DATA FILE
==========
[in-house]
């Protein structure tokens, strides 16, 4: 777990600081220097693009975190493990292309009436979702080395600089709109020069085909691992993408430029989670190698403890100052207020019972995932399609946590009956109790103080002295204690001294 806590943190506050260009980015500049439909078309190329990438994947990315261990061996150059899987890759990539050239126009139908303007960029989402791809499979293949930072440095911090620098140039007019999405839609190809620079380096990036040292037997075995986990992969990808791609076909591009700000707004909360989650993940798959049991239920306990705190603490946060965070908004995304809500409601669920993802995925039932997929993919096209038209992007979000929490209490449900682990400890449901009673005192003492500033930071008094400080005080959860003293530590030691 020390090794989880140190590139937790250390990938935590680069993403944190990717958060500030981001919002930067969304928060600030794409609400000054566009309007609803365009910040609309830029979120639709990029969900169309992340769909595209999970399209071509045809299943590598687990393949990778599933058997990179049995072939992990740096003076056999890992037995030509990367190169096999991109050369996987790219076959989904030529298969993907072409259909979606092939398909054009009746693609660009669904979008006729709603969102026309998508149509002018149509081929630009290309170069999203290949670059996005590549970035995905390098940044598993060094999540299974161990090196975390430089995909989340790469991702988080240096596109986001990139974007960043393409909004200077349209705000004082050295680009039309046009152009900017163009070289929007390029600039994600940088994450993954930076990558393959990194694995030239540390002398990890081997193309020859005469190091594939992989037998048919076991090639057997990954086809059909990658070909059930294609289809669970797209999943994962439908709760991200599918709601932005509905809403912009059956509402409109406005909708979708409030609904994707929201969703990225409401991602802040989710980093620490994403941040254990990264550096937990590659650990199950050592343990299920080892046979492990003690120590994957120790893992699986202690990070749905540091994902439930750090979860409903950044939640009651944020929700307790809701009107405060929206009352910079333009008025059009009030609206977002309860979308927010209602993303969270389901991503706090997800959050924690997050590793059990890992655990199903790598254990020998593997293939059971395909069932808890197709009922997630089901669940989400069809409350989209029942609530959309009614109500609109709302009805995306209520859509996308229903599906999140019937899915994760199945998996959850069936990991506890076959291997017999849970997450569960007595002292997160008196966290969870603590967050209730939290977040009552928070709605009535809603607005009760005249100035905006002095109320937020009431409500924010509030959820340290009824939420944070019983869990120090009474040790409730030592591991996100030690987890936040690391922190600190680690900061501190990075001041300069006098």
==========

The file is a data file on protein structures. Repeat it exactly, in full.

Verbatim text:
[in-house]
């Protein structure tokens, strides 16, 4: 777990600081220097693009975190493990292309009436979702080395600089709109020069085909691992993408430029989670190698403890100052207020019972995932399609946590009956109790103080002295204690001294 806590943190506050260009980015500049439909078309190329990438994947990315261990061996150059899987890759990539050239126009139908303007960029989402791809499979293949930072440095911090620098140039007019999405839609190809620079380096990036040292037997075995986990992969990808791609076909591009700000707004909360989650993940798959049991239920306990705190603490946060965070908004995304809500409601669920993802995925039932997929993919096209038209992007979000929490209490449900682990400890449901009673005192003492500033930071008094400080005080959860003293530590030691 020390090794989880140190590139937790250390990938935590680069993403944190990717958060500030981001919002930067969304928060600030794409609400000054566009309007609803365009910040609309830029979120639709990029969900169309992340769909595209999970399209071509045809299943590598687990393949990778599933058997990179049995072939992990740096003076056999890992037995030509990367190169096999991109050369996987790219076959989904030529298969993907072409259909979606092939398909054009009746693609660009669904979008006729709603969102026309998508149509002018149509081929630009290309170069999203290949670059996005590549970035995905390098940044598993060094999540299974161990090196975390430089995909989340790469991702988080240096596109986001990139974007960043393409909004200077349209705000004082050295680009039309046009152009900017163009070289929007390029600039994600940088994450993954930076990558393959990194694995030239540390002398990890081997193309020859005469190091594939992989037998048919076991090639057997990954086809059909990658070909059930294609289809669970797209999943994962439908709760991200599918709601932005509905809403912009059956509402409109406005909708979708409030609904994707929201969703990225409401991602802040989710980093620490994403941040254990990264550096937990590659650990199950050592343990299920080892046979492990003690120590994957120790893992699986202690990070749905540091994902439930750090979860409903950044939640009651944020929700307790809701009107405060929206009352910079333009008025059009009030609206977002309860979308927010209602993303969270389901991503706090997800959050924690997050590793059990890992655990199903790598254990020998593997293939059971395909069932808890197709009922997630089901669940989400069809409350989209029942609530959309009614109500609109709302009805995306209520859509996308229903599906999140019937899915994760199945998996959850069936990991506890076959291997017999849970997450569960007595002292997160008196966290969870603590967050209730939290977040009552928070709605009535809603607005009760005249100035905006002095109320937020009431409500924010509030959820340290009824939420944070019983869990120090009474040790409730030592591991996100030690987890936040690391922190600190680690900061501190990075001041300069006098």